Suicide Squad


Reviewed by: Luke Shaw

Suicide Squad
"Just as these characters all sound like they are named by pre-teen kids playing with action figures (apologies to the storied history of DC) the plotting follows suit by treating them just like poseable toys."

As of writing, the cat is well and truly out of the bag with Suicide Squad. Ayer declared “Fuck Marvel” at a premiere, and then bashfully apologised. Leto has complained of cut scenes, the film's messy development spilling out past the limits of the screen and into column inches. The whirling chaos around the production and the knock on of these issues - maybe it won’t screen in China? - are sadly far more entertaining than the film itself, despite a few moments of hope amid the wreckage.

Tentpole blockbusters are no stranger to lumpen pacing and awkward plotting, but Ayer’s script almost revels in flicking between teaser trailer bites of characterisation and plodding scenes of US Squaddie formation porn. The cast of misfits that make up the titular Squad are introduced by way of vignettes that look more suited to video game pull screens as Viola Davis' steely, hard as nails Amanda Waller outlines her plan for a fail-safe against the rising metahuman threat. Flashy graphics, stylised icons, overused musical cues, and a big fat folder plastered with “Top Secret” figure heavily in an overlong, flabby preamble that's only rescued by Davis’ no-nonsense attitude.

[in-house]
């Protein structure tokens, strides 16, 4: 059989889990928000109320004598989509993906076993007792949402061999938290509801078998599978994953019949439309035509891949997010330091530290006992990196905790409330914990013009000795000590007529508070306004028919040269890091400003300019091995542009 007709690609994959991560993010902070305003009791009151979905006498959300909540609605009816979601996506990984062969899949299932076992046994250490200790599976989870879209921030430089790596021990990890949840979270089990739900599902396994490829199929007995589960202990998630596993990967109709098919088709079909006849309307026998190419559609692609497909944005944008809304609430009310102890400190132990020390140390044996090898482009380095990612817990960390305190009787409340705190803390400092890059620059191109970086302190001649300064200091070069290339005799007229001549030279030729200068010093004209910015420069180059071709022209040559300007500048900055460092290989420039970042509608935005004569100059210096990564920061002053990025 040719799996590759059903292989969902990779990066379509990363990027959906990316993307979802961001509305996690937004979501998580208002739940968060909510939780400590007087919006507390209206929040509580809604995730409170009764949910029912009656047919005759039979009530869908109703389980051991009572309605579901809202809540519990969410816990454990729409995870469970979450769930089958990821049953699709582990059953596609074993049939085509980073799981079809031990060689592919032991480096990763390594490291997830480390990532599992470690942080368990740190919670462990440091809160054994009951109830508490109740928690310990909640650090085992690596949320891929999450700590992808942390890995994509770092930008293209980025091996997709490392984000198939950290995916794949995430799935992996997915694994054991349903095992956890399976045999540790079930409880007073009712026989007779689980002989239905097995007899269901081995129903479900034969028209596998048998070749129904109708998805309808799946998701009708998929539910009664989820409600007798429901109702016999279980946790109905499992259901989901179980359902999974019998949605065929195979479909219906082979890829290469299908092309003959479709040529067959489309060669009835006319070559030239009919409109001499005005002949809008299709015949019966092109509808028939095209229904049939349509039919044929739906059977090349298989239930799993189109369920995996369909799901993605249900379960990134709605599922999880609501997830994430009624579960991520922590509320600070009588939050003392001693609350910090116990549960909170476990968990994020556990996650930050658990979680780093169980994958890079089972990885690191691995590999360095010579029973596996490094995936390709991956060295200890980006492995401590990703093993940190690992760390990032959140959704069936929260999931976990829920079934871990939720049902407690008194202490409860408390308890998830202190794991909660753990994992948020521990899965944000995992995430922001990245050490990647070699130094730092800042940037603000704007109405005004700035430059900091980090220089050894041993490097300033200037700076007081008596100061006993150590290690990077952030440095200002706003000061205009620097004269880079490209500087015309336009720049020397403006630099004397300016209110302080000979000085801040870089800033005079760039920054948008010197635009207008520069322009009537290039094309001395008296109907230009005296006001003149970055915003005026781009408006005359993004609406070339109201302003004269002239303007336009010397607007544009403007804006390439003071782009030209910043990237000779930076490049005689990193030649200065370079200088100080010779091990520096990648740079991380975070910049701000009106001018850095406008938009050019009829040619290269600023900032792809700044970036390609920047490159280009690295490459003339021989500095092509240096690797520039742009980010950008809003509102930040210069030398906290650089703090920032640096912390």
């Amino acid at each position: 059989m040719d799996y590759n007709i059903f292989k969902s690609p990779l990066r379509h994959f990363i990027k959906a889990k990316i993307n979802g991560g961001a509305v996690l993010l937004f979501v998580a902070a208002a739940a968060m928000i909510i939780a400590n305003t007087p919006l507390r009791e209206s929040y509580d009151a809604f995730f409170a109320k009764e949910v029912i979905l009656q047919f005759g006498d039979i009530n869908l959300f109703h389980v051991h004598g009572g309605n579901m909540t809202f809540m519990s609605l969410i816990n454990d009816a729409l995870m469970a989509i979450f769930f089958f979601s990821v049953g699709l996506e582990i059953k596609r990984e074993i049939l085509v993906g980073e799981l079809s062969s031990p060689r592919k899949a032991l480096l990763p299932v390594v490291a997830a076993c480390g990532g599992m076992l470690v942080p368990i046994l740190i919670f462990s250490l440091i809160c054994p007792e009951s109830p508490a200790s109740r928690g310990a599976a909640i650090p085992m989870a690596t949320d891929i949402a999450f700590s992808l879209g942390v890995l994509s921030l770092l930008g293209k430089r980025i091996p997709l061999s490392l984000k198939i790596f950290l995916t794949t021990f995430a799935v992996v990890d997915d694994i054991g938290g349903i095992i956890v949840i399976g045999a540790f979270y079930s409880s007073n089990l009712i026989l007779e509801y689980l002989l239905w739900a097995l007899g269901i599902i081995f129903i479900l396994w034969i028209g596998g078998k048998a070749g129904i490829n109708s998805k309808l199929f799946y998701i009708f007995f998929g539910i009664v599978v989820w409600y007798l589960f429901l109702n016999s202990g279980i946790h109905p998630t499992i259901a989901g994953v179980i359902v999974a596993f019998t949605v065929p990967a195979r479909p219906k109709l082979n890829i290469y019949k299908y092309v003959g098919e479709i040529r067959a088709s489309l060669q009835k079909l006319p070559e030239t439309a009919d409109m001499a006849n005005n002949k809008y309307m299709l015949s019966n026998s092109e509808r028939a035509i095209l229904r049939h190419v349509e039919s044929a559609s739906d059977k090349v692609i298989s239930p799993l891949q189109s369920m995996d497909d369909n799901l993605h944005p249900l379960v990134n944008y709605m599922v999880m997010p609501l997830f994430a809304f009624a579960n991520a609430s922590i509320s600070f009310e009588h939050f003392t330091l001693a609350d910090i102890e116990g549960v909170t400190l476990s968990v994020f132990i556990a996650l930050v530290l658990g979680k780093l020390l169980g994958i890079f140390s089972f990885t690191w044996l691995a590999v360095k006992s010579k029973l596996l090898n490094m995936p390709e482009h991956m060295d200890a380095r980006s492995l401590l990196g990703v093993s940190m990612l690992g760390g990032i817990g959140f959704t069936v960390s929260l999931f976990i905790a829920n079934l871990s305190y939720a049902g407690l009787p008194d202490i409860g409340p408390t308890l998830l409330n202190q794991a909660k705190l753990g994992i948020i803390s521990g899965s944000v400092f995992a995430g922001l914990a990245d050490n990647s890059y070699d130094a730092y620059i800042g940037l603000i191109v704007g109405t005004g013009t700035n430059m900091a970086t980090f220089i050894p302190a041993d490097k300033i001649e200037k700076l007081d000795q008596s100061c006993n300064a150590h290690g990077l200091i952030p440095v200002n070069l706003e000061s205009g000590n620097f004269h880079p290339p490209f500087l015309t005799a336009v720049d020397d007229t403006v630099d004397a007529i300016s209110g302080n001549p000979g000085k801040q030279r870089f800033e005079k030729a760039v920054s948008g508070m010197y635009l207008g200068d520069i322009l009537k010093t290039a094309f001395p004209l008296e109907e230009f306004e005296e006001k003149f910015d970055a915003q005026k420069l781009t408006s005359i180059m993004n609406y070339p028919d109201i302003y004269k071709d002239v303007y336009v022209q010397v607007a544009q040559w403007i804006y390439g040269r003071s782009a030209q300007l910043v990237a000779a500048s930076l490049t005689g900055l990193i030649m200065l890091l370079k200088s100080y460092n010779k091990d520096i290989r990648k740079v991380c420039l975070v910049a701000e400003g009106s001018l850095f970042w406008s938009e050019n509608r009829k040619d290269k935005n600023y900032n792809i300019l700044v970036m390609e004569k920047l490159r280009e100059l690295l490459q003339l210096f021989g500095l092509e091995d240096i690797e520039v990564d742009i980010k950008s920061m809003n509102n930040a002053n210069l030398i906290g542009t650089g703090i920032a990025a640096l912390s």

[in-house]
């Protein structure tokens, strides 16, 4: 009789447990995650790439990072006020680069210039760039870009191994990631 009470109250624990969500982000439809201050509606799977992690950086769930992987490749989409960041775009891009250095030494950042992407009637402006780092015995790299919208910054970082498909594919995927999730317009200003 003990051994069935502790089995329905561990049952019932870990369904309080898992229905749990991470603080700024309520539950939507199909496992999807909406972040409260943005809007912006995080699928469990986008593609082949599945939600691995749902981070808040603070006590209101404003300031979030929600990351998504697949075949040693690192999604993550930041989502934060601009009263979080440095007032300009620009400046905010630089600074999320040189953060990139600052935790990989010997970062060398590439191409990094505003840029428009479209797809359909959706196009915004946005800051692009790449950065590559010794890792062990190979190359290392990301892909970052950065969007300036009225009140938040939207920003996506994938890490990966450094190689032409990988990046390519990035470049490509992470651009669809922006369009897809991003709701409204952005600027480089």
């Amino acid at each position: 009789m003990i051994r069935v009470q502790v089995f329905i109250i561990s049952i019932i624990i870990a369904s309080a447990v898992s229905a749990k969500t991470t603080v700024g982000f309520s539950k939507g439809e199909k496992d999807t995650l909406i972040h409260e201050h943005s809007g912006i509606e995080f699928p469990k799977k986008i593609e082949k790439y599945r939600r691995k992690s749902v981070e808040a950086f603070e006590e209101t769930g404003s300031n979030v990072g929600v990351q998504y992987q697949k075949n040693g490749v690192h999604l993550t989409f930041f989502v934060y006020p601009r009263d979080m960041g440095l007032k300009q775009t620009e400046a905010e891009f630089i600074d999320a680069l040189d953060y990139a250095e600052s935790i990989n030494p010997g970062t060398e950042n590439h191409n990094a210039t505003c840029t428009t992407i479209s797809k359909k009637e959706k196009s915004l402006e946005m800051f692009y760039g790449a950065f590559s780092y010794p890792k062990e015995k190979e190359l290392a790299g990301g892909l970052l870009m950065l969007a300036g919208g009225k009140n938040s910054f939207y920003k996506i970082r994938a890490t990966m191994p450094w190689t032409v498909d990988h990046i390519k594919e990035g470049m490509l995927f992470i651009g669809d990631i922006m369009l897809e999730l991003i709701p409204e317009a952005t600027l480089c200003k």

Copy picture

In the mess of exposition special attention is rightly lavished on Will Smith’s Deadshot and Margot Robbie’s Harley Quinn, who rise above the milieu of the C-lister villains and generic US troops they share their screen time with. The crux of Suicide Squad’s failing is really that that it is perhaps four or maybe even six different films all mashed into one to compete with the leviathan of The Avengers and Civil War, each of them bringing their own title song with them to create an ill-judged mixtape.